Monday, November 8, 2010

A Giant Discovery

Magnet # 388:  Giant Panda Bear

Material:  Plastic

Purchased By:  Gina

Giant panda bears are so beloved in China and worldwide nowadays that's hard to imagine there was ever a time when their very existence came into doubt.  But back in the early 1900's, the Western world had never seen pandas and had to take the word of the Chinese that they were even real.  For centuries, the rulers of China had considered them to be rare and noble creatures and they were referred to in ancient books.  The burial chamber of the mother of Emperor Wen of Han had included a panda skull, while other royalty had presented the animals to other Asian nations as a gesture of goodwill.  The West was first introduced to concept of the Giant panda on March 11, 1896 when a local hunter gave French missionary and naturalist Armand David, who was living in Beijing at the time, the fur of one.  Even then, many claimed that such a creature was a hoax and the hunt raged to prove it was, in fact, real.  The animal became a sort of Bigfoot during that time, an elusive figure sought by the world.  And tomorrow, November 9th of 1927, was the day when the first Giant panda was ever captured and the world could no longer question its existence.

Since the reality of the Giant panda bear was confirmed to the Western world, it has gone on to become very popular and even a symbol of China, replacing the dragon.  About a decade after its discovery, a Giant panda cub was taken out of China by a German zoologist and it went on to live at Chicago's Brookfield Zoo.  Eager crowds came in droves to see him, even celebrities like Shirley Temple and Helen Hayes.  Unfortunately, he passed away in 1938 and his body is now on display at the Field Museum of Natural History.  Luckily, by then the zoo had taken in another panda.  And London was able to acquire five of the creatures as well that year, but due to increasing tension and wars, they ceased to be sent around the world temporarily.  But the Panda diplomacy, as its been called, was revived in the 1950s as China began to renew its contact with the rest of the world.  In 1972, a pair of two Giant pandas were sent to President Richard Nixon after his visit to the People's Republic of China, the first ever made by a United States president.  They were housed at the National Zoo in Washington D.C. and drew in a crowd of 20,000 on their first day and well over a million during their first year.  The gift inspired British Prime Minister Edward Heath to request a pair of Giant pandas for his own country when he traveled to China in 1974.  Within weeks, they had arrived at the London Zoo.  Since then, China has become more regimented in exporting the animals, only making them available to other nations as part of a 10-year loan.  The nation receiving the pandas may pay as much as a million dollars a year in fees for the privilege of housing them and any cubs born to them legally belong to China.  With around 280 pandas residing at zoos, there aren't many countries around the world with them on display at their zoos, but Australia, Japan, Spain, Thailand, Austria, Germany, Scotland, and Mexico all have them.  Here in the United States, the National Zoo, the San Diego Zoo, the Memphis Zoo, and Zoo Atlanta are the only four places to see them.  And just this month, a cub was born at Zoo Atlanta.  It's the only panda birth of 2010, but the third to be created between the two pandas housed there, all products of artificial insemination.  The public won't be able to view the newborn on display until Spring of next year, but if you're curious to check it out, have a look at the zoo's online "PandaCam."  And, per Chinese tradition, it won't be named until it's 100 days old.  When the youngest panda in the world is finally put before the public, I may have to venture up to see it myself.  While creating this post, I've realized that I have yet to see a Giant panda for myself and I think I'd really enjoy it.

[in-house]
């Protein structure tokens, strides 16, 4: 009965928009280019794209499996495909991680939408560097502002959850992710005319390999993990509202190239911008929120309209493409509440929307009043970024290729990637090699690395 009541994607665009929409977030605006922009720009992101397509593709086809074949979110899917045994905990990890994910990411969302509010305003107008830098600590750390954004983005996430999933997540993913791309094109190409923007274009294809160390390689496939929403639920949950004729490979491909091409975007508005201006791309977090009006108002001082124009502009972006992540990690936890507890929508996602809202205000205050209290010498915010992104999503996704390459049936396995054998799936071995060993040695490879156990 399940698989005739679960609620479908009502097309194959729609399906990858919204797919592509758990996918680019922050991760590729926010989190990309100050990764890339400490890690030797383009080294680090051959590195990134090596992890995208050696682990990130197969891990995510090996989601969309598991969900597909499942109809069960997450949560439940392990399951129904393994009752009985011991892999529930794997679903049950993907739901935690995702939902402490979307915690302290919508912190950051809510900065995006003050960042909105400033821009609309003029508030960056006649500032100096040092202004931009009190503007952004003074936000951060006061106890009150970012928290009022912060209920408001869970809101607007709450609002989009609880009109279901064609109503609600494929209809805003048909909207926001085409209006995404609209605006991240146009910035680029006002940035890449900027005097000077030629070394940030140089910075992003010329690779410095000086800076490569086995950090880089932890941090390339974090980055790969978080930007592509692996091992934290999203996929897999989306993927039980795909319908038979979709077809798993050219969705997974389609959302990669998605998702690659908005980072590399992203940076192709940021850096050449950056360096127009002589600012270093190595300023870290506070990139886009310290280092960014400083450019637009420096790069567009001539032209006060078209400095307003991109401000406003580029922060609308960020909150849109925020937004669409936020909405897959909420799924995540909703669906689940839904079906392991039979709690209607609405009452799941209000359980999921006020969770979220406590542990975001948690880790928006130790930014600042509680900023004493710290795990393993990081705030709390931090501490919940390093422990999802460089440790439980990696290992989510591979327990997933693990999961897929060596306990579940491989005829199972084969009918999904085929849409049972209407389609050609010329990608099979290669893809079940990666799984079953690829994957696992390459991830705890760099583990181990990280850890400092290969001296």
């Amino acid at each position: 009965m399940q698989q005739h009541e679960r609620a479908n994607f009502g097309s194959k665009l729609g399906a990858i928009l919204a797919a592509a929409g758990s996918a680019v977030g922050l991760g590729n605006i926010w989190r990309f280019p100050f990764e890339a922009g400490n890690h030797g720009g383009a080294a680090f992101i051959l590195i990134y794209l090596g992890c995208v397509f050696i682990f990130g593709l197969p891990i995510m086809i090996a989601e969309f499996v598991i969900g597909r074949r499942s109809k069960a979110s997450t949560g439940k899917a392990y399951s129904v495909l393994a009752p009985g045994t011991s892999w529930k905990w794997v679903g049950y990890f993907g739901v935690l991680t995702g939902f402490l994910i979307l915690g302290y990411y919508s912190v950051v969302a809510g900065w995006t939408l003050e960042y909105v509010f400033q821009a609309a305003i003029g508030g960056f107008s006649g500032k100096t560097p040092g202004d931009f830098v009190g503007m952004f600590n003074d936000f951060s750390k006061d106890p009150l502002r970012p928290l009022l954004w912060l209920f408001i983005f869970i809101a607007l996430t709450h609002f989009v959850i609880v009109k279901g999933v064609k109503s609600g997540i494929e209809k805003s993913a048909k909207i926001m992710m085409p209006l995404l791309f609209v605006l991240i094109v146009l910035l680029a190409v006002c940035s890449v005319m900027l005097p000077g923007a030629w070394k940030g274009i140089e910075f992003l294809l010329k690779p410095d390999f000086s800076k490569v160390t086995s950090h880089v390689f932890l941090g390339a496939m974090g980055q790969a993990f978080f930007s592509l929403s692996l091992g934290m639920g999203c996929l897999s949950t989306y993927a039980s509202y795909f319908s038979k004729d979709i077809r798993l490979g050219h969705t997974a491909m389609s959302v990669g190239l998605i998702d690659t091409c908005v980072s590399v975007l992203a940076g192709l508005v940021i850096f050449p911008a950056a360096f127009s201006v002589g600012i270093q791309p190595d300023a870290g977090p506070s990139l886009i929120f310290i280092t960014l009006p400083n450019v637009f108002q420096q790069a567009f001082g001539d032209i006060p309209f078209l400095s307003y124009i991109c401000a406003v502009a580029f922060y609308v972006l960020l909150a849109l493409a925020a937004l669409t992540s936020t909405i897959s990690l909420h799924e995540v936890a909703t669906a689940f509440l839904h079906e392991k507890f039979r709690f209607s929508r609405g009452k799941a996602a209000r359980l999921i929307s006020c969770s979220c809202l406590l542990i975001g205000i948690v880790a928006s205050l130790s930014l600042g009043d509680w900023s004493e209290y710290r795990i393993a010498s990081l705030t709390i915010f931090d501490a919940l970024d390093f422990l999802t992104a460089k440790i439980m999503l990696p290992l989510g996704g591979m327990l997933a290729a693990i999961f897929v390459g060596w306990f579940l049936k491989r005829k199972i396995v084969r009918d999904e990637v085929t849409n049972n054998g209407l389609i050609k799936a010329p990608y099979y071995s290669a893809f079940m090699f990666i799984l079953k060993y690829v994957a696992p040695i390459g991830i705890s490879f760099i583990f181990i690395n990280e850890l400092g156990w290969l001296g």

We've certainly come a long way since that first Giant panda was caught in 1927.  The adorable creature become a symbol of conservation worldwide, and great effort has gone into ensuring its survival.  It's current status is endangered and as many as 3,000 may be out in the wild.  Many believe that the attention that's gone into saving them has really paid off.  But it's not only been important in bringing increased awareness to the plight of all endangered species.  The finding of the Giant panda has made it part of a group of animals that, despite the doubt of naysayers, have been proven to exist.  Others in this category include the platypus, Komodo dragon, Lowland Gorilla, coelacanth, and okapi.  These creatures were once considered to be cryptids, creatures who some believe exist, but the scientific community does not recognize.  Often, when they're discovered, people tend to forget their former murky status.  But the Giant panda and its fellow former cryptids certainly put forth an intriguing question - just what else it out there in the wild, waiting to make its debut to the rest of the world?


  1. You're right; it does make you think that other species may be in limited locations that the rest of the world has never seen.

  2. And I guess it's just a matter of time until another one surfaces.